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ConneXion helps foreigners feel more at home in Switzerland

Reza Soleimanzadeh Ardebili and Bastien Rojanawisut. © Alain Herzog

Reza Soleimanzadeh Ardebili and Bastien Rojanawisut. © Alain Herzog

EPFL’s ConneXion program puts foreign students and researchers in touch with local residents in order to foster cultural exchange through food and a fun activity.

“When I got to Switzerland, I wanted to meet people from the area and learn more about the country’s culture – but that proved to be hard,” says Reza Soleimanzadeh Ardebili, a third-year PhD student in electrical engineering. After moving here from his native Iran at the start of his PhD program, he quickly realized that making friends among the local population would be a challenge. “I was surprised, because in Iran we have a strong sense of hospitality.”

Reza signed up for the ConneXion program so he could meet people beyond the community of Iranian expats at EPFL. Launched by EPFL chaplain Alexandre Mayor, the program pairs foreigners up with locals who eat with them and then take them on some sort of outing. Alexandre got the idea after speaking with various PhD students, but the program is open to students and researchers at all levels. “Many people who move here have a hard time getting settled in Switzerland. This can really create anxiety – on top of the stress related to their studies or research. That’s why I felt it was important to help them integrate,” says Alexandre.

An initiative open to everyone

Local residents don’t have to be associated with EPFL to participate in the program. The only requirement is that they have been living in Switzerland for enough years that they can initiate a foreigner into some aspect of the country’s culture. Foreigners and local residents can sign up for the program online, and Mayor will pair them up. Then it’s up to the individuals to contact each other and set up a meeting. “Both sides get something out of it. Speaking with someone from a different country is like traveling without having to board an airplane,” says Alexandre. “And afterwards, they are free to decide whether they want to stay in touch.” Around 30 foreign PhD students and 20 local residents are currently signed up for the program.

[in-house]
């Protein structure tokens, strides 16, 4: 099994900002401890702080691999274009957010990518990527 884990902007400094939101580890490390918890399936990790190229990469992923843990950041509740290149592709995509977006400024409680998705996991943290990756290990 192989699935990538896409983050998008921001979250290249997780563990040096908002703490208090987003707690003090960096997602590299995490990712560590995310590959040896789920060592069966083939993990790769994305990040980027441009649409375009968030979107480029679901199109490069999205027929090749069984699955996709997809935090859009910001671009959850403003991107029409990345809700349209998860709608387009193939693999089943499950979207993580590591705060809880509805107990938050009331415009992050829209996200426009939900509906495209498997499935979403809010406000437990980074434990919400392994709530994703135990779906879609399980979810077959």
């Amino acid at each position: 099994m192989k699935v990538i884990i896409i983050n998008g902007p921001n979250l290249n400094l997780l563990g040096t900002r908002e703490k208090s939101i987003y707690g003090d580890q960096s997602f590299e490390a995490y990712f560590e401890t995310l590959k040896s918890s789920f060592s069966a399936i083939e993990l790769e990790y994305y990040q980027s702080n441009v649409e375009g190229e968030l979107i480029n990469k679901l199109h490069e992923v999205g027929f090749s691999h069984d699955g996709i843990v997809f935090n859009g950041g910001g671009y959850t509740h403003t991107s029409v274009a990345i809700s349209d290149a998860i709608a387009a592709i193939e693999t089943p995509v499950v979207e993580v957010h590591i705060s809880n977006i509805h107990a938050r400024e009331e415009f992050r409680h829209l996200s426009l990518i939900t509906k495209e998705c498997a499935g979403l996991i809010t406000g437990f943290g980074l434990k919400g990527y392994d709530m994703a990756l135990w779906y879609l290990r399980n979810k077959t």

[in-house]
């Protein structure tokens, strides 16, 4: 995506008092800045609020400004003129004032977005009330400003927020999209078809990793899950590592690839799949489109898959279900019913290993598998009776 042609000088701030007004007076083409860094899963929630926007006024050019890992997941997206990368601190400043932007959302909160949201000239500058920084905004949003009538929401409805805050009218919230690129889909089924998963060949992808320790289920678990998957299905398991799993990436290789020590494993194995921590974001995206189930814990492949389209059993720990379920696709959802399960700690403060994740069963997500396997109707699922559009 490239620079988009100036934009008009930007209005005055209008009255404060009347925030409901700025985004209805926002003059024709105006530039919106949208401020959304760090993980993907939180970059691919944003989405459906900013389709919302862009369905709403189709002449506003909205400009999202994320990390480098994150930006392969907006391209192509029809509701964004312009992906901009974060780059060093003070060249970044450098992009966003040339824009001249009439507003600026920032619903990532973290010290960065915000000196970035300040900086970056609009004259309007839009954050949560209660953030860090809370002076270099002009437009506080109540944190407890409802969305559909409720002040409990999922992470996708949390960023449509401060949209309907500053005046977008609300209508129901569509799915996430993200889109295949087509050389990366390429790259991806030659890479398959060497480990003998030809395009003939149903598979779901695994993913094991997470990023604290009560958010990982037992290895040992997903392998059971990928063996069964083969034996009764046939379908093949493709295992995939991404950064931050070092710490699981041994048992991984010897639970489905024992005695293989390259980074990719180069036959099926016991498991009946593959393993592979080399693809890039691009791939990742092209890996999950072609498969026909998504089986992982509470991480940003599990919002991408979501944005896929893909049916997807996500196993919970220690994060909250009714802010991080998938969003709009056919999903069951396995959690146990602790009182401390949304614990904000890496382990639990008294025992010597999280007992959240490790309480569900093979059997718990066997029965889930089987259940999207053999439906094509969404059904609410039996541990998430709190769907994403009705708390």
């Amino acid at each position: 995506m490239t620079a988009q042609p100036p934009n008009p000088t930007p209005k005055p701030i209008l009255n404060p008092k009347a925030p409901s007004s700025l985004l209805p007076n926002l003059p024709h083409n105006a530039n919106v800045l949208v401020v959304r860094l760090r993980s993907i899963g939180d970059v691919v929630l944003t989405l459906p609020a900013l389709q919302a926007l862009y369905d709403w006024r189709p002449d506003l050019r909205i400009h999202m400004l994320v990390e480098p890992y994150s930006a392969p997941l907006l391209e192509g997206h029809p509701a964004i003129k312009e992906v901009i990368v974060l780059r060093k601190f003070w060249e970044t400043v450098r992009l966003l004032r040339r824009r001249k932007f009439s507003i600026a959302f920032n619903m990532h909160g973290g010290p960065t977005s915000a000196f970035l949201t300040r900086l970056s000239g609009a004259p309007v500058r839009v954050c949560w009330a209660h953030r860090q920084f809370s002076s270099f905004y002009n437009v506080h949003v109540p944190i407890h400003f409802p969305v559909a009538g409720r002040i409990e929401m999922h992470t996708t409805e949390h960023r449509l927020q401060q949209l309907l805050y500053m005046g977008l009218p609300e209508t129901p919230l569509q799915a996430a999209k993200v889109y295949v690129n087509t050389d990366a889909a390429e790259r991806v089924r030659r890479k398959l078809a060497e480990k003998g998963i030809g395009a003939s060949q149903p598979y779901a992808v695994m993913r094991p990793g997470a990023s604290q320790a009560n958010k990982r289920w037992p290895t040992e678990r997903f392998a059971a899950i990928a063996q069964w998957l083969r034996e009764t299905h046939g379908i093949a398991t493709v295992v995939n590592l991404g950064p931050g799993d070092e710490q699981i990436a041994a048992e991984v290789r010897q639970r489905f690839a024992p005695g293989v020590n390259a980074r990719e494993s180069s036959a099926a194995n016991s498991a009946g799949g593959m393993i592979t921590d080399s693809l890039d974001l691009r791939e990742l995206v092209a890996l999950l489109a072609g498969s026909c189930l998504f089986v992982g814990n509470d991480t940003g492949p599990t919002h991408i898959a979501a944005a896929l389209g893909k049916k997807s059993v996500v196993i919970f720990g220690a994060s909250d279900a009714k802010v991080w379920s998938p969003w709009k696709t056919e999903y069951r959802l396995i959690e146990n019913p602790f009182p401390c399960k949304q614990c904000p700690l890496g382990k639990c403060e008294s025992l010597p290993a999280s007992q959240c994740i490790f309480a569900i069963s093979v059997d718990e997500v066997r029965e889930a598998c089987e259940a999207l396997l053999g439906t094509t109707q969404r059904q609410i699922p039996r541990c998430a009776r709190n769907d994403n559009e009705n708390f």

“I completed one year of my Bachelor’s degree in Sweden – I didn’t know anyone there and I realized how hard it was to meet local residents when you’re a foreigner,” says Bastien Rojanawisut, who introduced Reza to some interesting aspects of daily life in Lausanne. “What’s more, after you’ve been living in an area for a while, you’ve built up your group of friends and don’t need to make new ones.” Bastien graduated from EPFL with a Master’s degree in mathematics and currently works for Bestmile, helping to make autonomous vehicle systems. With a father from Thailand and mother from Switzerland, Bastien appreciates the benefits of international, multicultural environments – which is why he wanted to participate in the program.

Bastien and Reza are both busy and have not had time to meet again, but they do stay in touch and sometimes go to the same events. “ConneXion shows Swiss people that they don’t have to be afraid of foreigners!” jokes Reza, “And it helps foreigners better understand Swiss culture and customs.” So what is it that surprised him the most when he moved to Switzerland? “The three kisses when you greet someone. In Iran we make kisses on the cheeks when we greet someone, but we do that only to the people with the same gender, except to the mother or sister. Otherwise, I was also surprised by the many bars – in Iran we don’t have them.”


Author: Laureline Duvillard
Source: Mediacom